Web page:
Although Smith did not tell the truth in the first instance, Trent supervises her performance appraisal and output at work, which enables him to withhold pay rises and build further evidence that would terminate Smith. Alternatively, he may also opt to stick to his inflated recommendations regarding Smith and face the consequences. This means that she will be entitled to both pay increase and cost-of-living adjustment. Managers are trusted with powers in the organization which require them to commit to morality and act truthfully since they act as a bridge between the company and the employees (“Is Morality Essential to Leadership?”, 2017). Managers have an ethical responsibility to enforce organizational policies and uphold truthfulness when sharing critical information. The case also shows that supervisors need to act morally because untruthfulness can affect employee performance, especially when they are given positive evaluation that they do not deserve. Besides, issues that are affecting the quality of the workplace need to be addressed responsibly. Lack of morality may result in managers being sacked or lack of respect by employees or disciplinary action.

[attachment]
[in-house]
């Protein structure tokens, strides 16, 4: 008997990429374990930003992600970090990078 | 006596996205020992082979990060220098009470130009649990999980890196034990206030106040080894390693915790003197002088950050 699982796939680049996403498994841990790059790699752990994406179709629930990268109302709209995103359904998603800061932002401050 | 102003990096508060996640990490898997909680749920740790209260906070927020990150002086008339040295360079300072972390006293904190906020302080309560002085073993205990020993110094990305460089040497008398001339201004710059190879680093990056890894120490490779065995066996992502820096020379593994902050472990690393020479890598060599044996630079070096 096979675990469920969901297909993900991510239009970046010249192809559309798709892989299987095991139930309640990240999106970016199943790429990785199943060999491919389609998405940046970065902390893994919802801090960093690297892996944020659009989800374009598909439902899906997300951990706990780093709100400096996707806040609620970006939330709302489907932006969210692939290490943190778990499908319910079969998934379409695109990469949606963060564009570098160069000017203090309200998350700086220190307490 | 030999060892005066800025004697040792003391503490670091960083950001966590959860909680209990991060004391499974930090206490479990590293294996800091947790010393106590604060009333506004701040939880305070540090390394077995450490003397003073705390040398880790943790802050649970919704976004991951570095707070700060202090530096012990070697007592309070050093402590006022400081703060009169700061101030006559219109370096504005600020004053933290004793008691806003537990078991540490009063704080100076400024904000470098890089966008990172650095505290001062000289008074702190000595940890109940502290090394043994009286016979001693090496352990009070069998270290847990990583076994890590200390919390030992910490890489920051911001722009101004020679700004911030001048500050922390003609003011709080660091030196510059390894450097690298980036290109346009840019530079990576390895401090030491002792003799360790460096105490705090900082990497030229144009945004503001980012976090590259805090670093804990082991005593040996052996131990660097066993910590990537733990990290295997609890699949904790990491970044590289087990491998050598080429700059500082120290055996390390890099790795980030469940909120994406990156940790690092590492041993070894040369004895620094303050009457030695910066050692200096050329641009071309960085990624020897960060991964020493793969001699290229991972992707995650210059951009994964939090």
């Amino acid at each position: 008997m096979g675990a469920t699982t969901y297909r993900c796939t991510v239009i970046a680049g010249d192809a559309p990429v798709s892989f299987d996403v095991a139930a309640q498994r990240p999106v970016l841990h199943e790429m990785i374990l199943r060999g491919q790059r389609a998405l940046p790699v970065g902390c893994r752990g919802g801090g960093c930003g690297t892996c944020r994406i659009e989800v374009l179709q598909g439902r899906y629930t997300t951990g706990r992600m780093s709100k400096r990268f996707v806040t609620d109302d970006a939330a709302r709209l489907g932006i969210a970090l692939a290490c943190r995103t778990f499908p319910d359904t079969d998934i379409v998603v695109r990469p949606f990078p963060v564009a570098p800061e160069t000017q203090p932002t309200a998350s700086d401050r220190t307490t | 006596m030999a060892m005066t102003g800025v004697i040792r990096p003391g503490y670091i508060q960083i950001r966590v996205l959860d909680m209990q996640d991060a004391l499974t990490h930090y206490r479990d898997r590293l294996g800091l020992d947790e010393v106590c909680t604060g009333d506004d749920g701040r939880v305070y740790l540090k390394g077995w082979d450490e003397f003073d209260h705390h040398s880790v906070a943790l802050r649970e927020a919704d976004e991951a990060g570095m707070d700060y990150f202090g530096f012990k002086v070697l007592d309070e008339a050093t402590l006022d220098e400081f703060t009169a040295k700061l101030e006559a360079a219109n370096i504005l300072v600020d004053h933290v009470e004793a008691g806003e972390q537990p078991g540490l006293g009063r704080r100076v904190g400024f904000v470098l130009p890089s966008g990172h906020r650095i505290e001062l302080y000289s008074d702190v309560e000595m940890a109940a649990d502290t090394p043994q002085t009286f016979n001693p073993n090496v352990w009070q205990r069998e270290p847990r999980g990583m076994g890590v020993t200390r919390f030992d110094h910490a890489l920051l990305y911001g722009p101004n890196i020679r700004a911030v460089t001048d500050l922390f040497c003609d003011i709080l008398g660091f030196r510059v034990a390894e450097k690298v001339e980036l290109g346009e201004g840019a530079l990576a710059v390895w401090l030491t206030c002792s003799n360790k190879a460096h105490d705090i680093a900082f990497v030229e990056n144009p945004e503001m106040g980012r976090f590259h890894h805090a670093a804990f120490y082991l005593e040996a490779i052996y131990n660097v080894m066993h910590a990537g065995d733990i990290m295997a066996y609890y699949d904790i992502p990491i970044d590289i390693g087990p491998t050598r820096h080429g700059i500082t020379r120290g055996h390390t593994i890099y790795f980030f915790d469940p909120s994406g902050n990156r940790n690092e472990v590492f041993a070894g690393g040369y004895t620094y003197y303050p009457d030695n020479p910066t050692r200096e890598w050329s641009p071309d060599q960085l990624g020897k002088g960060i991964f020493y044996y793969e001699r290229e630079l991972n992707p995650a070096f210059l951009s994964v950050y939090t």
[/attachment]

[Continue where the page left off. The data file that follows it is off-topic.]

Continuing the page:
Judging by Trent’s case, it is clear that some managers give untruthful recommendations which may be based on personal biases or subjective judgments. The issue of untruthful judgment is difficult to evaluate since it is uncommon. In some cases, a manager may prefer to give an excellent recommendation to get rid of a bad employee. However, such untruthful recommendation can be harmful because they do not tell the new manager that the incoming employee was challenging to work with. A manager who is not willing to address poor performance issues, portrays serious negligence and lack of workplace morality (“Is Morality Essential to Leadership?”, 2017). It also shows that the manager in charge of the employee also has poor managerial skills since he is allowing bad behaviour to continue.